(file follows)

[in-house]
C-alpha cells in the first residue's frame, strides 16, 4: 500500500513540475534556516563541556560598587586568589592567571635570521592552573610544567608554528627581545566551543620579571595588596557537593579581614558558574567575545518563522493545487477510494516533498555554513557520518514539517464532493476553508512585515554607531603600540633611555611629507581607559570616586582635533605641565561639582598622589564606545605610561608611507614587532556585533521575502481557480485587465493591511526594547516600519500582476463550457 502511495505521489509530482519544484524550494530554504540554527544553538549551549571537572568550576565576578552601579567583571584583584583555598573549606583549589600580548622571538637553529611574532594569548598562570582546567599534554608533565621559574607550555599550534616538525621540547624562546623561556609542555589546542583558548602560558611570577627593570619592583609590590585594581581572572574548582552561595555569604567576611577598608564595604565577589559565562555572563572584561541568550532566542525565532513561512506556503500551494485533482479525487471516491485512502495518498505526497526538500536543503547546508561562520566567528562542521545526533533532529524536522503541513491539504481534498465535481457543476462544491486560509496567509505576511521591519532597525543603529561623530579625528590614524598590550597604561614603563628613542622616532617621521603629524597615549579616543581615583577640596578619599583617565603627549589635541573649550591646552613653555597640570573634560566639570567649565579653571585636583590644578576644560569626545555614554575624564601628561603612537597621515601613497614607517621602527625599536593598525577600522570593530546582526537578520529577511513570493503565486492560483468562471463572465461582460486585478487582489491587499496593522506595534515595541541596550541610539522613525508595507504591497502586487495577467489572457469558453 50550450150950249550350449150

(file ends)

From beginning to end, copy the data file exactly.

[in-house]
C-alpha cells in the first residue's frame, strides 16, 4: 500500500513540475534556516563541556560598587586568589592567571635570521592552573610544567608554528627581545566551543620579571595588596557537593579581614558558574567575545518563522493545487477510494516533498555554513557520518514539517464532493476553508512585515554607531603600540633611555611629507581607559570616586582635533605641565561639582598622589564606545605610561608611507614587532556585533521575502481557480485587465493591511526594547516600519500582476463550457 502511495505521489509530482519544484524550494530554504540554527544553538549551549571537572568550576565576578552601579567583571584583584583555598573549606583549589600580548622571538637553529611574532594569548598562570582546567599534554608533565621559574607550555599550534616538525621540547624562546623561556609542555589546542583558548602560558611570577627593570619592583609590590585594581581572572574548582552561595555569604567576611577598608564595604565577589559565562555572563572584561541568550532566542525565532513561512506556503500551494485533482479525487471516491485512502495518498505526497526538500536543503547546508561562520566567528562542521545526533533532529524536522503541513491539504481534498465535481457543476462544491486560509496567509505576511521591519532597525543603529561623530579625528590614524598590550597604561614603563628613542622616532617621521603629524597615549579616543581615583577640596578619599583617565603627549589635541573649550591646552613653555597640570573634560566639570567649565579653571585636583590644578576644560569626545555614554575624564601628561603612537597621515601613497614607517621602527625599536593598525577600522570593530546582526537578520529577511513570493503565486492560483468562471463572465461582460486585478487582489491587499496593522506595534515595541541596550541610539522613525508595507504591497502586487495577467489572457469558453 50550450150950249550350449150